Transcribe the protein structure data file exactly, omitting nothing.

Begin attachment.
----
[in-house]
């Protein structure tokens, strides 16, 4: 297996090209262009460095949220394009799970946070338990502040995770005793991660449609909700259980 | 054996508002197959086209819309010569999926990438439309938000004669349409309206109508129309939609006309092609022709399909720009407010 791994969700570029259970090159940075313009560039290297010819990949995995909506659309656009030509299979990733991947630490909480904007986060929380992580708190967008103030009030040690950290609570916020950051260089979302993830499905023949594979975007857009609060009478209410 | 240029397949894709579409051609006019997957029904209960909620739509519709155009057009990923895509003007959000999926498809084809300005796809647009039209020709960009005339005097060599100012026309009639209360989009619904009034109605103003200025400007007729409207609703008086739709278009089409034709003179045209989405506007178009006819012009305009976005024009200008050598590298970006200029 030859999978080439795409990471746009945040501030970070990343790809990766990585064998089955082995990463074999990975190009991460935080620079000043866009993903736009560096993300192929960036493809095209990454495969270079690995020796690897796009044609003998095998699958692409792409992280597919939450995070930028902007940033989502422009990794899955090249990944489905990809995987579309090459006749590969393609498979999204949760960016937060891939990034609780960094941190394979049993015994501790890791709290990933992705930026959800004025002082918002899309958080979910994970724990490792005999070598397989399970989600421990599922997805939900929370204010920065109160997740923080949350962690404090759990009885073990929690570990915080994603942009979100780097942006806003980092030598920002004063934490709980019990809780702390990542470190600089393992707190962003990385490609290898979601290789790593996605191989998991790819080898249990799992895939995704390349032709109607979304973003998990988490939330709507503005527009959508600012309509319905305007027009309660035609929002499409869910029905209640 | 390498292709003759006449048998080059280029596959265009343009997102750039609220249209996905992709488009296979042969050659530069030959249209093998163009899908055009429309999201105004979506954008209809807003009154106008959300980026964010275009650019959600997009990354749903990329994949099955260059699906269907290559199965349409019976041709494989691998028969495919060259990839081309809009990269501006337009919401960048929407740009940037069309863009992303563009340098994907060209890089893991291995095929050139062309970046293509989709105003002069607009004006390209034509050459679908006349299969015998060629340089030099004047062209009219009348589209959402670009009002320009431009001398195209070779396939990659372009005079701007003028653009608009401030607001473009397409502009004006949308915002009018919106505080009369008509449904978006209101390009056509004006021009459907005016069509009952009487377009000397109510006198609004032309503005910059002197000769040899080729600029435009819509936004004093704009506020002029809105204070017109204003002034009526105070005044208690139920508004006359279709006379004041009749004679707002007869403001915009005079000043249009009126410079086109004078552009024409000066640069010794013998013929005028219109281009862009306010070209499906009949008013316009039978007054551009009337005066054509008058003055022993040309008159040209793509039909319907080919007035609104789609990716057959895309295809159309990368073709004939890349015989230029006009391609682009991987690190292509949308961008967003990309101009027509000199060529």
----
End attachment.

[in-house]
């Protein structure tokens, strides 16, 4: 297996090209262009460095949220394009799970946070338990502040995770005793991660449609909700259980 | 054996508002197959086209819309010569999926990438439309938000004669349409309206109508129309939609006309092609022709399909720009407010 791994969700570029259970090159940075313009560039290297010819990949995995909506659309656009030509299979990733991947630490909480904007986060929380992580708190967008103030009030040690950290609570916020950051260089979302993830499905023949594979975007857009609060009478209410 | 240029397949894709579409051609006019997957029904209960909620739509519709155009057009990923895509003007959000999926498809084809300005796809647009039209020709960009005339005097060599100012026309009639209360989009619904009034109605103003200025400007007729409207609703008086739709278009089409034709003179045209989405506007178009006819012009305009976005024009200008050598590298970006200029 030859999978080439795409990471746009945040501030970070990343790809990766990585064998089955082995990463074999990975190009991460935080620079000043866009993903736009560096993300192929960036493809095209990454495969270079690995020796690897796009044609003998095998699958692409792409992280597919939450995070930028902007940033989502422009990794899955090249990944489905990809995987579309090459006749590969393609498979999204949760960016937060891939990034609780960094941190394979049993015994501790890791709290990933992705930026959800004025002082918002899309958080979910994970724990490792005999070598397989399970989600421990599922997805939900929370204010920065109160997740923080949350962690404090759990009885073990929690570990915080994603942009979100780097942006806003980092030598920002004063934490709980019990809780702390990542470190600089393992707190962003990385490609290898979601290789790593996605191989998991790819080898249990799992895939995704390349032709109607979304973003998990988490939330709507503005527009959508600012309509319905305007027009309660035609929002499409869910029905209640 | 390498292709003759006449048998080059280029596959265009343009997102750039609220249209996905992709488009296979042969050659530069030959249209093998163009899908055009429309999201105004979506954008209809807003009154106008959300980026964010275009650019959600997009990354749903990329994949099955260059699906269907290559199965349409019976041709494989691998028969495919060259990839081309809009990269501006337009919401960048929407740009940037069309863009992303563009340098994907060209890089893991291995095929050139062309970046293509989709105003002069607009004006390209034509050459679908006349299969015998060629340089030099004047062209009219009348589209959402670009009002320009431009001398195209070779396939990659372009005079701007003028653009608009401030607001473009397409502009004006949308915002009018919106505080009369008509449904978006209101390009056509004006021009459907005016069509009952009487377009000397109510006198609004032309503005910059002197000769040899080729600029435009819509936004004093704009506020002029809105204070017109204003002034009526105070005044208690139920508004006359279709006379004041009749004679707002007869403001915009005079000043249009009126410079086109004078552009024409000066640069010794013998013929005028219109281009862009306010070209499906009949008013316009039978007054551009009337005066054509008058003055022993040309008159040209793509039909319907080919007035609104789609990716057959895309295809159309990368073709004939890349015989230029006009391609682009991987690190292509949308961008967003990309101009027509000199060529």